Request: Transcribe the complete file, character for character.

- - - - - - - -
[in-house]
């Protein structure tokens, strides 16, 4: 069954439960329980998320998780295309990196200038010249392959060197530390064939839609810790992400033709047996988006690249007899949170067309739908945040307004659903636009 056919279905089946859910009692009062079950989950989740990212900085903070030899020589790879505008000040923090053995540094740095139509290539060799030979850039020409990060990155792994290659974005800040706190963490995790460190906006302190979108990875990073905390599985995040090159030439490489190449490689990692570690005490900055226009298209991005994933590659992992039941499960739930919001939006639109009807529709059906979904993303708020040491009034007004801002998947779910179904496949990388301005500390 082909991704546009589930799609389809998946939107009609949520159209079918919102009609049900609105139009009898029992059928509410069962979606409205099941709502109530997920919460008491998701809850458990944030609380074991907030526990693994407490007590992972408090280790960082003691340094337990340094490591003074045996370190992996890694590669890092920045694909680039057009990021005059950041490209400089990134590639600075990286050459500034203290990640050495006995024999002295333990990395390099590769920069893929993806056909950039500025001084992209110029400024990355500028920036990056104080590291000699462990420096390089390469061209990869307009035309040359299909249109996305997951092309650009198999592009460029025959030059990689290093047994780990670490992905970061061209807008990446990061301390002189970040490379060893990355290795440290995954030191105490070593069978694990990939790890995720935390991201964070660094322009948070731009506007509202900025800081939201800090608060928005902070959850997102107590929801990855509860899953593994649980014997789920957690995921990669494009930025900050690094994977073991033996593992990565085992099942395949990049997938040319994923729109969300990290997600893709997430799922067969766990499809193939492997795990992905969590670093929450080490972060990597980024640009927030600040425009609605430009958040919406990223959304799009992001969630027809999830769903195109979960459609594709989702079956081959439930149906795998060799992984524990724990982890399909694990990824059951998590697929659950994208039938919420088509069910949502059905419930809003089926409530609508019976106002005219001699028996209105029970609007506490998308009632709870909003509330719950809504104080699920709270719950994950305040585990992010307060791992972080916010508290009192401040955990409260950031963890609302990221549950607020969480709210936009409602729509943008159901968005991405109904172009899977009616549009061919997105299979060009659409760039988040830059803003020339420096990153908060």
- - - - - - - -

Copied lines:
[in-house]
């Protein structure tokens, strides 16, 4: 069954439960329980998320998780295309990196200038010249392959060197530390064939839609810790992400033709047996988006690249007899949170067309739908945040307004659903636009 056919279905089946859910009692009062079950989950989740990212900085903070030899020589790879505008000040923090053995540094740095139509290539060799030979850039020409990060990155792994290659974005800040706190963490995790460190906006302190979108990875990073905390599985995040090159030439490489190449490689990692570690005490900055226009298209991005994933590659992992039941499960739930919001939006639109009807529709059906979904993303708020040491009034007004801002998947779910179904496949990388301005500390 082909991704546009589930799609389809998946939107009609949520159209079918919102009609049900609105139009009898029992059928509410069962979606409205099941709502109530997920919460008491998701809850458990944030609380074991907030526990693994407490007590992972408090280790960082003691340094337990340094490591003074045996370190992996890694590669890092920045694909680039057009990021005059950041490209400089990134590639600075990286050459500034203290990640050495006995024999002295333990990395390099590769920069893929993806056909950039500025001084992209110029400024990355500028920036990056104080590291000699462990420096390089390469061209990869307009035309040359299909249109996305997951092309650009198999592009460029025959030059990689290093047994780990670490992905970061061209807008990446990061301390002189970040490379060893990355290795440290995954030191105490070593069978694990990939790890995720935390991201964070660094322009948070731009506007509202900025800081939201800090608060928005902070959850997102107590929801990855509860899953593994649980014997789920957690995921990669494009930025900050690094994977073991033996593992990565085992099942395949990049997938040319994923729109969300990290997600893709997430799922067969766990499809193939492997795990992905969590670093929450080490972060990597980024640009927030600040425009609605430009958040919406990223959304799009992001969630027809999830769903195109979960459609594709989702079956081959439930149906795998060799992984524990724990982890399909694990990824059951998590697929659950994208039938919420088509069910949502059905419930809003089926409530609508019976106002005219001699028996209105029970609007506490998308009632709870909003509330719950809504104080699920709270719950994950305040585990992010307060791992972080916010508290009192401040955990409260950031963890609302990221549950607020969480709210936009409602729509943008159901968005991405109904172009899977009616549009061919997105299979060009659409760039988040830059803003020339420096990153908060």